Driving down Middle Road or the Edgartown-West Tisbury Road, the Vineyard may seem sparsely developed for a place that more than 100,000 people call home in the summer. An aerial view tells a different story — thousands of homes can be seen concealed from roadside view by surrounding habitat.

Brendan O’Neill, executive director of the Vineyard Conservation Society (VCS), calls the disparity the great illusion. Speaking to a packed Far Barn at the Polly Hill Arboretum on an evening last week, Mr. O’Neill urged the audience to not be fooled into thinking the Island is all lush landscapes with little development.

“The great illusion can lull us into a false sense of security,” he said. “The development we allow is hidden.”

The talk, titled Conservation Outlook 2020, was given as the Polly Hill’s annual David H. Smith Memorial Lecture. Mr. O’Neill spoke about past, present and future efforts by VCS to preserve land from increasing development on the Island.

Looking back at the organization’s 53-year history, he praised the actions of private landowners who worked with VCS to set aside their land for conservation. He pointed to the Mill Brook watershed as one example, where the collaborative and combined effort of private and public entities led to conservation protection in the Mill Brook watershed at places like Waskosims Rock, the Frances Woods Preserve and Seven Gates Farm.

Despite the victories, Mr. O’Neill said about 2,000 acres have been lost to development in the past decade while 1,000 acres were conserved.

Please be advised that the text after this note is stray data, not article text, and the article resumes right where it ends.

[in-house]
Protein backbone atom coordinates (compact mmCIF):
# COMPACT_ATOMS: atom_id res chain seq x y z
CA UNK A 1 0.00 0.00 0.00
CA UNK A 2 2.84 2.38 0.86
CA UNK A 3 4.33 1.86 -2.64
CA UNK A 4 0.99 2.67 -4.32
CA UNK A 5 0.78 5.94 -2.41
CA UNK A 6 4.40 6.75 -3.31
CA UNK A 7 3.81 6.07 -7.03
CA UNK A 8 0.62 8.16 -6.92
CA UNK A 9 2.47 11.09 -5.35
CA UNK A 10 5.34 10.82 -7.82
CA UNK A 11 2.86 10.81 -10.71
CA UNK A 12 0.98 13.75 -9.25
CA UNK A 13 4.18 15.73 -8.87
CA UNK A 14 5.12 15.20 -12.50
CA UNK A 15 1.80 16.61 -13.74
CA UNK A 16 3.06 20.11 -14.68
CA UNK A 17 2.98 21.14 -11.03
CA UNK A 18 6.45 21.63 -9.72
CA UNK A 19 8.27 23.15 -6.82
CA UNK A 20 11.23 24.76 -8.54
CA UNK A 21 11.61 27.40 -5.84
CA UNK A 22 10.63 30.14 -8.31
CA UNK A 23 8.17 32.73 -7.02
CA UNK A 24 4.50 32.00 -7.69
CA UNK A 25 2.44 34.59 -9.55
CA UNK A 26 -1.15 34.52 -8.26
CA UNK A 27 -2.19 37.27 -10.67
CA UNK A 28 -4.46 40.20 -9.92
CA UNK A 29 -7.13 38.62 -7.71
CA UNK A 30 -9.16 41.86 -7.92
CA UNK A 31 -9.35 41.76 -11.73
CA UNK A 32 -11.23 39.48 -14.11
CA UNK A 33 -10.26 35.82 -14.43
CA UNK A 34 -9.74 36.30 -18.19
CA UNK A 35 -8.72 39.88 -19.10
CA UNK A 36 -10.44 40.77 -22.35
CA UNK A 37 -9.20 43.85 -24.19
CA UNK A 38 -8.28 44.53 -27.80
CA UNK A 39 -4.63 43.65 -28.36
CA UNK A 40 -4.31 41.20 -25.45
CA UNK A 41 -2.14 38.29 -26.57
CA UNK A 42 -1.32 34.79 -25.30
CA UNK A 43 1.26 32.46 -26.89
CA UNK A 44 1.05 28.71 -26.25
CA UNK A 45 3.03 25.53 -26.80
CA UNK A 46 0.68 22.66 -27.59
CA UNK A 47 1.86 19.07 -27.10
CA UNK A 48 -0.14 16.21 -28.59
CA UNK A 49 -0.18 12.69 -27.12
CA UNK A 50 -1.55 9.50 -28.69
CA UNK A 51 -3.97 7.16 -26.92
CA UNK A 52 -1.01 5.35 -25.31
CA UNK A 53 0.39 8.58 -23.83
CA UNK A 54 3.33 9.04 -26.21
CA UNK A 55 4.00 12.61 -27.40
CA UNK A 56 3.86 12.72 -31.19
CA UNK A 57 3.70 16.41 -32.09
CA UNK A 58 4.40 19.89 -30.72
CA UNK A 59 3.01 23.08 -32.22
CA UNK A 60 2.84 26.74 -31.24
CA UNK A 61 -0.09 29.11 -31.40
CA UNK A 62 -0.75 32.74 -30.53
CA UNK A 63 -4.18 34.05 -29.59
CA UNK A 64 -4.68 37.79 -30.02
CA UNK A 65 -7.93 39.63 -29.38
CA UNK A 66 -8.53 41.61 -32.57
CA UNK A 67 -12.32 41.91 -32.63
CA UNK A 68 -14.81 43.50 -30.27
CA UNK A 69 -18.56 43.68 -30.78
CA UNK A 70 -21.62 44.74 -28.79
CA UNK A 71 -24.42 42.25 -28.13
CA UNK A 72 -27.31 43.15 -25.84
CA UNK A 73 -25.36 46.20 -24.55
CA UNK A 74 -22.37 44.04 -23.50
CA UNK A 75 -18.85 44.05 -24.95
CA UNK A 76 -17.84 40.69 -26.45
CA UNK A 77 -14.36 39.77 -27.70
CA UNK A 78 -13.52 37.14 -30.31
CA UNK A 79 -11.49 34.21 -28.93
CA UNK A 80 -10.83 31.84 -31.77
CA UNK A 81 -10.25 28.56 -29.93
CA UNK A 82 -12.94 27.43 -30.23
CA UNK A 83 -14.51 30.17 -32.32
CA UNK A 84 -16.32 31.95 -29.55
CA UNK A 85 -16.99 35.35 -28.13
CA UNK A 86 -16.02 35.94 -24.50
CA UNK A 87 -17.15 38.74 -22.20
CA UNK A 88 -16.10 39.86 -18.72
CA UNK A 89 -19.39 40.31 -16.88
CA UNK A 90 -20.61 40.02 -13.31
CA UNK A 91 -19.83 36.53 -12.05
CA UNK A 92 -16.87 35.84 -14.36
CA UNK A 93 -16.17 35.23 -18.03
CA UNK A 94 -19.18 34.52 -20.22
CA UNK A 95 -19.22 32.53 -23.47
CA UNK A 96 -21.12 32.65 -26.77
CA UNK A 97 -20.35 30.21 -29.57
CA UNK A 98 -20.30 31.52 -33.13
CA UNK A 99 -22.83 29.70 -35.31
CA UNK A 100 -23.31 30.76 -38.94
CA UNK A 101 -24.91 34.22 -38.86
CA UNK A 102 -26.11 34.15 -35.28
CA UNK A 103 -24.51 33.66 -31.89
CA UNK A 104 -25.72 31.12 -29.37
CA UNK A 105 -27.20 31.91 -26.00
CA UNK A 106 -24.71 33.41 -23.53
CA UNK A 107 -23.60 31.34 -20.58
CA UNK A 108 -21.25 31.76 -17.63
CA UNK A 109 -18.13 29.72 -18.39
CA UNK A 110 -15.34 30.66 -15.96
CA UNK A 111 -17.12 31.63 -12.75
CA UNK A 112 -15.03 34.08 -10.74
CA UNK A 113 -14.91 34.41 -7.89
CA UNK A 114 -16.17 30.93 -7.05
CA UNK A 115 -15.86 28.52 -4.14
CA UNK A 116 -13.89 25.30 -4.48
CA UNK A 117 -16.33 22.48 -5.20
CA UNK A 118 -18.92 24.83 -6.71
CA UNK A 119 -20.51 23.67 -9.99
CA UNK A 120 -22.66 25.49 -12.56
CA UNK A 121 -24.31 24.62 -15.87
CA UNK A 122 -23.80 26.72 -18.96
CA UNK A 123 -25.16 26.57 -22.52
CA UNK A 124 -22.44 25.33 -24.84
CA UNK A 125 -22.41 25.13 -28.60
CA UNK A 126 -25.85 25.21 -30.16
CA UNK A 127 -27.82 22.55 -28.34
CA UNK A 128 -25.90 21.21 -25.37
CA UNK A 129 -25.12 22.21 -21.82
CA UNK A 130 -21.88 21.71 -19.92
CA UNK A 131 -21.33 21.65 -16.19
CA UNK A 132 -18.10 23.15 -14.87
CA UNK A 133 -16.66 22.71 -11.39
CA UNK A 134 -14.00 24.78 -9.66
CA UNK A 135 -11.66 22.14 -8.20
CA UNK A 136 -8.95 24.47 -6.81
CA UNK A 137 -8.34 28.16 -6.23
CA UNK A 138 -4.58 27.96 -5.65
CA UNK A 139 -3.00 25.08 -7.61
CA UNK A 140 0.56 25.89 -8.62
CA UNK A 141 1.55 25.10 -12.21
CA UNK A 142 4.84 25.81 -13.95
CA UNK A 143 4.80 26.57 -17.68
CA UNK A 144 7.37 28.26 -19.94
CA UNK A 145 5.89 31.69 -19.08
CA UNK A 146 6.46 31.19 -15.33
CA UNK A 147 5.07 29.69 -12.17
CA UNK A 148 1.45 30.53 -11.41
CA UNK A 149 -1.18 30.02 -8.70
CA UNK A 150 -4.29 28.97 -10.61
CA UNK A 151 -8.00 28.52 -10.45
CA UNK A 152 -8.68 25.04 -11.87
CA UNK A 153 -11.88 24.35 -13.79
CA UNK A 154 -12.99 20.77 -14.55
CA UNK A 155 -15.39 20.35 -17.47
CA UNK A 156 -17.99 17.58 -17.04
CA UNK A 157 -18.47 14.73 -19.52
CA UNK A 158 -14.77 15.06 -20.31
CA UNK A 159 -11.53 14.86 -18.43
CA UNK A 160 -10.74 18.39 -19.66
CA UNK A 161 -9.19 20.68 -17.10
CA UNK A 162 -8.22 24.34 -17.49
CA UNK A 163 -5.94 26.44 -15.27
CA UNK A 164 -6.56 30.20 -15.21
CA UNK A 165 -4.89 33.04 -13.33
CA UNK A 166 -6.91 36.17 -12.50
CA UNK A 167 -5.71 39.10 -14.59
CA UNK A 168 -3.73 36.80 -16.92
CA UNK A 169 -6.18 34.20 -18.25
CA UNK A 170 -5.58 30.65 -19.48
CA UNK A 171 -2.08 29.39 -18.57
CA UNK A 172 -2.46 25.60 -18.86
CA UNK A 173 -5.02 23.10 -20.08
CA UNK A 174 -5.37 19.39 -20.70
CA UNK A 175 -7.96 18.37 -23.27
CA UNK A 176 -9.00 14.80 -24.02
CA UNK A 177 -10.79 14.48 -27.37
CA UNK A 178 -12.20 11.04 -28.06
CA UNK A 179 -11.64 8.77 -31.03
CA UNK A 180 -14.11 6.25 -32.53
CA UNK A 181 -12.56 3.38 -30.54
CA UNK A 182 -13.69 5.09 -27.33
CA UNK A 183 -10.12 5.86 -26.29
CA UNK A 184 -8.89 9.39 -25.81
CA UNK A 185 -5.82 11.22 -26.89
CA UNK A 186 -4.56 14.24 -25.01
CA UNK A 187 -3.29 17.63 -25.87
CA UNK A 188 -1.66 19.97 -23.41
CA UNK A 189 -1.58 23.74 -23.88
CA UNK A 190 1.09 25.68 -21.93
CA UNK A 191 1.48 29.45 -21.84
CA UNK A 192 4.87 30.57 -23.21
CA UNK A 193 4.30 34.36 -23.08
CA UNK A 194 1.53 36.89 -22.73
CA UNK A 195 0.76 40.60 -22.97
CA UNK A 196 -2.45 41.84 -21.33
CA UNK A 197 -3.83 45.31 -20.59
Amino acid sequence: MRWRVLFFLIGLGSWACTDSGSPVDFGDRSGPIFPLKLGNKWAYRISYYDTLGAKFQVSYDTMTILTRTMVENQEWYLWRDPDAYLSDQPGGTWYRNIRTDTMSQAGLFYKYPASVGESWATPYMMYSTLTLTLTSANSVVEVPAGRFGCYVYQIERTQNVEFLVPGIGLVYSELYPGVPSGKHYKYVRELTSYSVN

“Time is a real adversary here,” he said. “For all the good works, for all the gifts and conservation restrictions, the rate at which development is occurring continues relentlessly and is clearly outpacing the rate of our land protection work.”

He referenced research from the Martha’s Vineyard Commission showing that the Vineyard is currently divided into roughly three areas: conserved land, fully developed land and land potentially available for development.

He said according to the MVC, 80 per cent of the available land on the Vineyard could end up being developed if no action is taken to prevent it.

And the Island population could potentially double, with 7,000 additional houses and 9,000 additional guest houses.

“I don’t think any of us believe that that is an acceptable outcome. The impacts would simply be too severe,” Mr. O’Neill said. “That’s why we’re fighting against the clock to do something about it.”

He said the time and effort required to conserve land makes it an expensive endeavor that VCS cannot manage alone. He said all sectors of the Island must make conservation a priority and urged town governments to look into adopting stronger rules and regulations to curb development.

“There’s an opportunity here for combined, concerted action,” Mr. O’Neill said. “We know the capacity for giving on this Island is great. We’re persuaded that through pure philanthropy, enlightened self-interest and regulation, something can be done.”

He pulled up a photograph of his daughter holding up the skeleton of a beech leaf with only the veins remaining. Much like the leaf losing its form, he said the Island’s rich natural resources could be hollowed out by ignorance or misplaced complacency.

“It’s like the proverbial frog that perishes in the slowly heating pot of water,” he warned. “Let’s not find ourselves surprised.”